June 4, 2010

Is it really so hard to understand the French McDonald's "gay-themed" ad?

Here's the ad:



Allahpundit is mystified:
French McDonald’s running gay-themed ads for … no apparent reason

More specifically: This isn’t an ad about how awesome the burgers are, with a gay protagonist singing the praises of Le Big Mac. That wouldn’t be a “gay-themed ad” so much as a “food-themed ad” with a gay pitchman.This is a true gay-themed ad, with the product almost wholly incidental to young Jacques experiencing l’amour fou with a guy while papa blathers on ironically about being a ladies’ man. Why’d McDonald’s do it? Er … no one seems to know. Apparently there was no anti-gay incident at McD’s over there that they’re trying to atone for. The obvious explanation is “controversy for controversy’s sake,” but I can’t believe French viewers will bat an eye. Maybe they hired a director who fancies himself an aspiring Godard and he simply decided to indulge his inner auteur, burgers be damned? All theories welcome!

Actually, maybe the “controversy” theory does make sense. Below you’ll find O’Reilly making an offhand comparison to Al Qaeda, which was enough to provide Media Matters with hours of content. It’s great when everyone wins, my friends.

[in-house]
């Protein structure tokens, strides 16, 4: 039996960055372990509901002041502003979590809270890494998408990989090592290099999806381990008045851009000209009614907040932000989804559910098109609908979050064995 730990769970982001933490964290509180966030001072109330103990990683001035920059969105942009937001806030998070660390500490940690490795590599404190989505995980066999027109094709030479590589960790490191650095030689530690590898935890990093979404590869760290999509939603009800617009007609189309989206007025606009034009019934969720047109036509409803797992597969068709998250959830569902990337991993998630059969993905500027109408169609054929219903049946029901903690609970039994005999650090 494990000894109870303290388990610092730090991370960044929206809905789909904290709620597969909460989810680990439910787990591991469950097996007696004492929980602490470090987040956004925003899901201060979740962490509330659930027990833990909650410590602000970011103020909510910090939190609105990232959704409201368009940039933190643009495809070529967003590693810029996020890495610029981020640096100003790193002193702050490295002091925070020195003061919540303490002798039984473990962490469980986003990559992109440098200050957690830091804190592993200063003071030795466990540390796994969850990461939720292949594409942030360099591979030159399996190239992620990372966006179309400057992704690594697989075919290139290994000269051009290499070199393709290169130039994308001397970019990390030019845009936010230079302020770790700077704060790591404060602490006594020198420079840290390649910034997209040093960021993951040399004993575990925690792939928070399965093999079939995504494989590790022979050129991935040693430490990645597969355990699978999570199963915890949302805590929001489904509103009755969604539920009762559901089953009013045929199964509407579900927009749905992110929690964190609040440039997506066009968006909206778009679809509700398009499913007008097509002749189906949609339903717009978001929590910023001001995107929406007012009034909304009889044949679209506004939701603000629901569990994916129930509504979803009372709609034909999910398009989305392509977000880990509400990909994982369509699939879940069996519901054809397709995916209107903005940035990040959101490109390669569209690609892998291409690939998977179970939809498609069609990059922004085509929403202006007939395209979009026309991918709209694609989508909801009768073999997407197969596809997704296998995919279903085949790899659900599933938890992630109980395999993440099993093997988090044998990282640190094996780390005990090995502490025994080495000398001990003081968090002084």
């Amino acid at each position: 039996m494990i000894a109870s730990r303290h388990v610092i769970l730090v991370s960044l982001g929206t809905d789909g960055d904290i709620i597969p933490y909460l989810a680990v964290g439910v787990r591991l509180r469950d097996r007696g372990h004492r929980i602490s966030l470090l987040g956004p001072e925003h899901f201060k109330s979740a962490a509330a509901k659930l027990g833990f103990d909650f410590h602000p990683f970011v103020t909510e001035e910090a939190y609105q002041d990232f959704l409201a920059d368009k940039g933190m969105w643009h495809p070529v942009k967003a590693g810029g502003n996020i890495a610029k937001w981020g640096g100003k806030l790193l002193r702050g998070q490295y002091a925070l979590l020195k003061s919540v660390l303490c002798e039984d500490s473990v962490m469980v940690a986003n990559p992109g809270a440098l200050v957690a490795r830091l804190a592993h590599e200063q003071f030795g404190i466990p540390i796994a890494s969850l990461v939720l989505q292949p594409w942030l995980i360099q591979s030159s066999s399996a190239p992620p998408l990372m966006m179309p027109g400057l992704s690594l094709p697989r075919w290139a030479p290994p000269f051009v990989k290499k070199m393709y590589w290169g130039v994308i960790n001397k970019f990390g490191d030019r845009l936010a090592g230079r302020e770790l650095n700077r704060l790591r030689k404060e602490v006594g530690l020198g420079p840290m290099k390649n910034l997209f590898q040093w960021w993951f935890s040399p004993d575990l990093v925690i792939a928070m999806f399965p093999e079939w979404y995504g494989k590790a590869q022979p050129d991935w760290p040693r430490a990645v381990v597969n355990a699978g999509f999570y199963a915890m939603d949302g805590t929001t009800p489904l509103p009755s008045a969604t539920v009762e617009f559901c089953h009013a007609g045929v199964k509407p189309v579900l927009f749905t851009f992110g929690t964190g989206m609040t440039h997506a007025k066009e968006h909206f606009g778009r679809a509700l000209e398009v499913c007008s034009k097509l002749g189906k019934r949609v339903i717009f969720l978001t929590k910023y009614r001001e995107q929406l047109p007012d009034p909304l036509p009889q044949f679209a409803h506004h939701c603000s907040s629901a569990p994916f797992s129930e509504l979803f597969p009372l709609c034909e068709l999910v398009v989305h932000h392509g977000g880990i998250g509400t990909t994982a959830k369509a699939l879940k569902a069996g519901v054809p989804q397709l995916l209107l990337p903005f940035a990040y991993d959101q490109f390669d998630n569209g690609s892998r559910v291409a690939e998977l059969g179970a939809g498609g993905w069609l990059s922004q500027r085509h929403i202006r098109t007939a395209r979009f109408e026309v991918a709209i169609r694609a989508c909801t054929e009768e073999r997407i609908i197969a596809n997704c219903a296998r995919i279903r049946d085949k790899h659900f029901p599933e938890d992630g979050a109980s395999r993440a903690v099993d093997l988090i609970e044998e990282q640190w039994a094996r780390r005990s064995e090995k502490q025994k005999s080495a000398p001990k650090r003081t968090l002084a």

As stated at the end of the O'Reilly clip, the ad is part of a series, showing different characters. I haven't looked at the other examples, but it's easy for me to understand the ad. Like many American ads I've seen over the last few decades, the viewer is drawn in by something other than the product itself. We're shown characters that interest us for some reason, and the product is woven in subtly in way that feels positive. In this example, we see a young man and understand something about him — he's gay — and then we see his father doesn't really get that, but they love each other and spend time with each other... at McDonald's. They don't share everything, but they can share a meal at McDonald's. It's really a typical McDonald's ad, showing the restaurant as an easy, comforting family place. It's not about controversy at all. It's about commonality. We're different in a lot of ways, but we can all agree that it will be good to eat at McDonald's. The ad is well-done, charming, and sweet, and it creates a good feeling about McDonald's.

Obviously, it is also true that the ad won't work on people who get riled when they see gay people presented as regular people who are part of ordinary life. I'm sure, back in 1980, some people didn't like to see a little white boy give his Coke to the black football player Mean Joe Green in the famous Super Bowl ad. And Coke might have thought about that. This will alienate some people who are not ready to see black and white people sharing a simple intimacy.  But Coke chose to do the ad and take advantage of the good feeling it would give a lot of people, a feeling that would halo around the product. They were right, too.

When O'Reilly jokes about McDonald's doing an ad in this series showing a member of Al Qaeda, he's revealing that he thinks gay people are a group that most people view with justified hostility. McDonald's, operating in France, hasn't analyzed things that way. That's their judgment call, and I hope it's a good one.